She Walks into the Train Station

I am reposting a poem that I’ve written a few months back, as it was hidden in a long text about other books and other thoughts. It’s in response to the prompt on dVerse Poets to write about trains. I thought at once of Anna Karenina, but transposed to our present-day world.

She walks into the station as

if nothing could reach out or jostle

her intent; as

if the icy sheen on her forehead

gives her an armour of aloofness, invisible

to mortals.

Her foresight is complete, her pockets emptied of clues.

No noise to pierce her eardrums, she glides through crowds

erect and poised.

Her spine gains inches as if

the stone-weight of family has left her shoulders.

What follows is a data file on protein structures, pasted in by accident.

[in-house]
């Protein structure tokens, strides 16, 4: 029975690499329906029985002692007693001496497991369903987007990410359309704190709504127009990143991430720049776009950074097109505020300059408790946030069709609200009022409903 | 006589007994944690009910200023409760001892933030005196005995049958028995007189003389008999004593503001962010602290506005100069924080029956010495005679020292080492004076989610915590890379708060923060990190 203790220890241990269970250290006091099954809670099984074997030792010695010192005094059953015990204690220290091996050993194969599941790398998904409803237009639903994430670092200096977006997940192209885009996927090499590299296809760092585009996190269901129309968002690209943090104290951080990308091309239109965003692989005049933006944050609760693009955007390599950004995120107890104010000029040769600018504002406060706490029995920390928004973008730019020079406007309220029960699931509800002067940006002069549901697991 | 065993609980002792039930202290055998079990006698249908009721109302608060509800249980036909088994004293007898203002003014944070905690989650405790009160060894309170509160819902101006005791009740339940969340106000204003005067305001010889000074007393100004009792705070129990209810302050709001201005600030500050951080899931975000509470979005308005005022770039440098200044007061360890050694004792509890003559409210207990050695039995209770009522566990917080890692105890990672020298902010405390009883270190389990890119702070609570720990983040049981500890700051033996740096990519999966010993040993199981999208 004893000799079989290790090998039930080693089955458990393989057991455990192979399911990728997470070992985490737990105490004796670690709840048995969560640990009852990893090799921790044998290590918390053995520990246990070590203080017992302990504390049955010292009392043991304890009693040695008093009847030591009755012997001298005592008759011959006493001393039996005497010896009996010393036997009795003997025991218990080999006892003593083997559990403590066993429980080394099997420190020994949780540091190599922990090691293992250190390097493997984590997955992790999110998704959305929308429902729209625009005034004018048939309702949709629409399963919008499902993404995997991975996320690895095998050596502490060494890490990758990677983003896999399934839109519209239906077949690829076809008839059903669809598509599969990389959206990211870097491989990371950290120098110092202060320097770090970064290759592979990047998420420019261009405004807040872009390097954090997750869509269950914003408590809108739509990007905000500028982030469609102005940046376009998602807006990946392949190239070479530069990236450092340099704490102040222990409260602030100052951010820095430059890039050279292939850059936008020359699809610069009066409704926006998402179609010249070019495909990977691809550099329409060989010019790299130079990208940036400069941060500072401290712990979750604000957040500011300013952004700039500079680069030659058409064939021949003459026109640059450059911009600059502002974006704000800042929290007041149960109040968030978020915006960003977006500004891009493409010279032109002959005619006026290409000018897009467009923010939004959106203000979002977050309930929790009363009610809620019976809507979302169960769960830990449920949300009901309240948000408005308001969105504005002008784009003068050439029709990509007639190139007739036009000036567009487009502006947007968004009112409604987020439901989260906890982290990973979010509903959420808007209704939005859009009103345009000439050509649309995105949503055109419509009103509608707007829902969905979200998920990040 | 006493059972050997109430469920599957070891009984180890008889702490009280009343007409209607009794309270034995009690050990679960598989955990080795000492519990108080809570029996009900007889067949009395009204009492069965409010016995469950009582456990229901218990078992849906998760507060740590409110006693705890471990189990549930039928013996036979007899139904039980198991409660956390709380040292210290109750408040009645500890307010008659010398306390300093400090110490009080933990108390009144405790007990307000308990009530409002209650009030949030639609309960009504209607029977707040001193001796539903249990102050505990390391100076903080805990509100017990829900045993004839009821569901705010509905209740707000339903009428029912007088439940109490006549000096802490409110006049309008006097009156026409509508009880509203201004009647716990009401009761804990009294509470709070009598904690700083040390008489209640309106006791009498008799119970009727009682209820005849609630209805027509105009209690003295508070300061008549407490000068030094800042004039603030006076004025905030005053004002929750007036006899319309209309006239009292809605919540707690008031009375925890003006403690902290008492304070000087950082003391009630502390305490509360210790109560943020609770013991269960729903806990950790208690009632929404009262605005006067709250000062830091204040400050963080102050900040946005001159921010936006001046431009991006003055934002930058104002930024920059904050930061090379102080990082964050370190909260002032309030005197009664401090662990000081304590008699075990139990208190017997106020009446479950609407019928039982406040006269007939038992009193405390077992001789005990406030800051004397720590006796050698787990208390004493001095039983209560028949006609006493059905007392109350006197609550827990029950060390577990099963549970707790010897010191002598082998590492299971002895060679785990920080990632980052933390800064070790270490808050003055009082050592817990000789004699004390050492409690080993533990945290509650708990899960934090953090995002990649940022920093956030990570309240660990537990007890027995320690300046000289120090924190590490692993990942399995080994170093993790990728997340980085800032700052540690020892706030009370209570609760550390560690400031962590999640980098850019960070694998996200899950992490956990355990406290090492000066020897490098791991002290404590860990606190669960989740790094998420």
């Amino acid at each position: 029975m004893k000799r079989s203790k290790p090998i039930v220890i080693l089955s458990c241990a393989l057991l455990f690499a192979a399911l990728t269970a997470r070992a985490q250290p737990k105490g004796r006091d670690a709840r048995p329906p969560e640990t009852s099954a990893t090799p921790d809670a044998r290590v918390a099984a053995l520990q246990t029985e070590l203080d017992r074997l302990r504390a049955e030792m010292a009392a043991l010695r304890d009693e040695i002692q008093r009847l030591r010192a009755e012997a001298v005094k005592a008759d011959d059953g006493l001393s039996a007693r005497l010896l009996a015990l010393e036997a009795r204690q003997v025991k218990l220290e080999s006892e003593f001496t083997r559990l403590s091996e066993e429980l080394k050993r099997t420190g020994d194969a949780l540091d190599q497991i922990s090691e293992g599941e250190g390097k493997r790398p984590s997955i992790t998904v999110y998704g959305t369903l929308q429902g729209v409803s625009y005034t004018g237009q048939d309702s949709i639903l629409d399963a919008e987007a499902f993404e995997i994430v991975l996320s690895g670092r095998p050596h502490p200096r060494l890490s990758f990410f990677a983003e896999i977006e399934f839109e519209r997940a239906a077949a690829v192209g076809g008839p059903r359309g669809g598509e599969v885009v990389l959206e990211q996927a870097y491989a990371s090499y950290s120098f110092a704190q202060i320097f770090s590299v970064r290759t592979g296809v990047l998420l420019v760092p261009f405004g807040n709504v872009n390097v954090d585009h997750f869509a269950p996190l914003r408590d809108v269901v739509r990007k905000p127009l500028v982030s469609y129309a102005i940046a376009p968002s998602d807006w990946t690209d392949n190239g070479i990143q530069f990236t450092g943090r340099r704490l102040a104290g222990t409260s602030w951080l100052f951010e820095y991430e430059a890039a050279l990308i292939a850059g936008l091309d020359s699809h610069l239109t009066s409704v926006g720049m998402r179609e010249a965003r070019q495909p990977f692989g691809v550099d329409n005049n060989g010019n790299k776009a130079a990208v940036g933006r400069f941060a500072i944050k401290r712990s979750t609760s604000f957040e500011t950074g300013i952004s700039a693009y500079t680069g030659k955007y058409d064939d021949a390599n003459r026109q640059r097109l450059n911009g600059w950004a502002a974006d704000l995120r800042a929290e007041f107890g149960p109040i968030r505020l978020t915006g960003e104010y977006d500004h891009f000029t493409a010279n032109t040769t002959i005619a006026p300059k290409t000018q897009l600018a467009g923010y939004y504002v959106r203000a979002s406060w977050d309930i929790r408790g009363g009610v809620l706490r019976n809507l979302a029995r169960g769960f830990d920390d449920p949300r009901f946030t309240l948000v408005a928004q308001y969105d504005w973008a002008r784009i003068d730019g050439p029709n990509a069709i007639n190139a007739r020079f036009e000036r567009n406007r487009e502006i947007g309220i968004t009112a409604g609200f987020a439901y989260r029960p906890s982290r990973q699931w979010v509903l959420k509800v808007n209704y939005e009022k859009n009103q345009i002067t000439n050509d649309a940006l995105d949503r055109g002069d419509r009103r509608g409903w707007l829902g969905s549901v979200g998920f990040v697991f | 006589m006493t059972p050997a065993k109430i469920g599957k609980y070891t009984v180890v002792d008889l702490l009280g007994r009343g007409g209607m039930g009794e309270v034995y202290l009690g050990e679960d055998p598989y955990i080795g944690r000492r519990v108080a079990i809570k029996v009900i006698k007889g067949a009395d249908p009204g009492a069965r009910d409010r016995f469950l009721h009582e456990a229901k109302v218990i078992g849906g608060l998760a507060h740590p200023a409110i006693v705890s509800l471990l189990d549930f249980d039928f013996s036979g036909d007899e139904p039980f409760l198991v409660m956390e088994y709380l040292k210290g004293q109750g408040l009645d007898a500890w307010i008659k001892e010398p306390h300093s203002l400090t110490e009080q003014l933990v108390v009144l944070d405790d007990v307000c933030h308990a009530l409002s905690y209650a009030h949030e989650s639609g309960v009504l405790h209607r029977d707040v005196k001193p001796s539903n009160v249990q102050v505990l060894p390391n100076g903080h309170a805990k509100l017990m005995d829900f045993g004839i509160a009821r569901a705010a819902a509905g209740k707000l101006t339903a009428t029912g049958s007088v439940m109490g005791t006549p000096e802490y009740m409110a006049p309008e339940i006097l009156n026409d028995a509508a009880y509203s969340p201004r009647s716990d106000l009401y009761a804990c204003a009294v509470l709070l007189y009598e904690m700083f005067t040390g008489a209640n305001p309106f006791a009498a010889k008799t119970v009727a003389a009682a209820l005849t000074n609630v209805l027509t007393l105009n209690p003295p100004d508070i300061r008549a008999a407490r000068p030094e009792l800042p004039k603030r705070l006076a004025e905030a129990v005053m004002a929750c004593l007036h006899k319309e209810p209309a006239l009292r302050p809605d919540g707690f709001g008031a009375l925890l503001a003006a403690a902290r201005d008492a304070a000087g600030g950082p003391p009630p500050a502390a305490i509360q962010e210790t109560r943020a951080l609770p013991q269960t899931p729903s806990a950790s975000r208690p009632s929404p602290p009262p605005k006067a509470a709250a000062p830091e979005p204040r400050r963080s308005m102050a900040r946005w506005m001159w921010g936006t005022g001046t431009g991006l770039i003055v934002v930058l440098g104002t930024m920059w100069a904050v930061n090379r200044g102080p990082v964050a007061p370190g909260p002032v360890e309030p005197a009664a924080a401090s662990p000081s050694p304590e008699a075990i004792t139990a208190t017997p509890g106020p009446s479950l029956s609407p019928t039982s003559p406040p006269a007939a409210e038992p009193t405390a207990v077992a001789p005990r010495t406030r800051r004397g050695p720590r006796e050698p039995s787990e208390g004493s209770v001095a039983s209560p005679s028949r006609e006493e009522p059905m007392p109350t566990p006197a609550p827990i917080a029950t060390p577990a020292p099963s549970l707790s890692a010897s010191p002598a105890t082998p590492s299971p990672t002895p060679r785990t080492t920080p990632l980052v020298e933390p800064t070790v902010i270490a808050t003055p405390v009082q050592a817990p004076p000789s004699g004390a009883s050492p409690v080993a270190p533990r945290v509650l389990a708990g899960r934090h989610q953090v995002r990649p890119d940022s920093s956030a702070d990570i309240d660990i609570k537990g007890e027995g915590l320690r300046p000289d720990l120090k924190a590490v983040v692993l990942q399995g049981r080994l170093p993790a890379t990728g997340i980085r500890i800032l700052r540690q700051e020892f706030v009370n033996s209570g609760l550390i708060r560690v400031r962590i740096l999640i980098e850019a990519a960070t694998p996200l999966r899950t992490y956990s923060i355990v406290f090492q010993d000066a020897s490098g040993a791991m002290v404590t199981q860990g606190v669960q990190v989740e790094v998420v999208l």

She drifts up the staircase, and crowds part

at the gauntness of her stare.

First up, then down,

directions cease to matter

if the journey’s end is one.

She’ll catch a moment when

they’re wrapped up in their small partings,

their music and emails,

their lives all about tasks, not noticing.

One breath

and she takes flight.

The screech of that train

branding scarlet letters on herds

trapped in search for romance.